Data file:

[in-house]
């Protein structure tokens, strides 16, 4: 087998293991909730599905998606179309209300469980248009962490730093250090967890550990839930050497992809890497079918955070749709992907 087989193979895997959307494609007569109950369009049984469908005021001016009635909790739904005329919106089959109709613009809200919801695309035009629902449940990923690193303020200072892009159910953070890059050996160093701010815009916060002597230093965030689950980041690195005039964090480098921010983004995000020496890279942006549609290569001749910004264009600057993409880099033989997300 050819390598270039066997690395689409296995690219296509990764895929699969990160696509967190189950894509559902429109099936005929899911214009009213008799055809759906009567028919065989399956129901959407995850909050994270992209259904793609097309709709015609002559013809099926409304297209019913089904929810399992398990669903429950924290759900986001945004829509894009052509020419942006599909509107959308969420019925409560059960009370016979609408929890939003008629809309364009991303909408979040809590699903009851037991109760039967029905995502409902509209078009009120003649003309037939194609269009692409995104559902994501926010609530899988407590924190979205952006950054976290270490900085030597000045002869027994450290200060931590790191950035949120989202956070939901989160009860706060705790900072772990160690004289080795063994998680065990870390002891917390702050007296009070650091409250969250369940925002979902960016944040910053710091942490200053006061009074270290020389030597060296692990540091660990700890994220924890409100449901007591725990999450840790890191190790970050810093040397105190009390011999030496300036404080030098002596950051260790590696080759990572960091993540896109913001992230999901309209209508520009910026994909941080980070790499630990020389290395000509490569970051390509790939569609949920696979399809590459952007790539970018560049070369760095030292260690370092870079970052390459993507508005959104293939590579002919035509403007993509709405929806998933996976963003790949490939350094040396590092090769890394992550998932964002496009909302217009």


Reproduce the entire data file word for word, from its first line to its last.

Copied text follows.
[in-house]
């Protein structure tokens, strides 16, 4: 087998293991909730599905998606179309209300469980248009962490730093250090967890550990839930050497992809890497079918955070749709992907 087989193979895997959307494609007569109950369009049984469908005021001016009635909790739904005329919106089959109709613009809200919801695309035009629902449940990923690193303020200072892009159910953070890059050996160093701010815009916060002597230093965030689950980041690195005039964090480098921010983004995000020496890279942006549609290569001749910004264009600057993409880099033989997300 050819390598270039066997690395689409296995690219296509990764895929699969990160696509967190189950894509559902429109099936005929899911214009009213008799055809759906009567028919065989399956129901959407995850909050994270992209259904793609097309709709015609002559013809099926409304297209019913089904929810399992398990669903429950924290759900986001945004829509894009052509020419942006599909509107959308969420019925409560059960009370016979609408929890939003008629809309364009991303909408979040809590699903009851037991109760039967029905995502409902509209078009009120003649003309037939194609269009692409995104559902994501926010609530899988407590924190979205952006950054976290270490900085030597000045002869027994450290200060931590790191950035949120989202956070939901989160009860706060705790900072772990160690004289080795063994998680065990870390002891917390702050007296009070650091409250969250369940925002979902960016944040910053710091942490200053006061009074270290020389030597060296692990540091660990700890994220924890409100449901007591725990999450840790890191190790970050810093040397105190009390011999030496300036404080030098002596950051260790590696080759990572960091993540896109913001992230999901309209209508520009910026994909941080980070790499630990020389290395000509490569970051390509790939569609949920696979399809590459952007790539970018560049070369760095030292260690370092870079970052390459993507508005959104293939590579002919035509403007993509709405929806998933996976963003790949490939350094040396590092090769890394992550998932964002496009909302217009």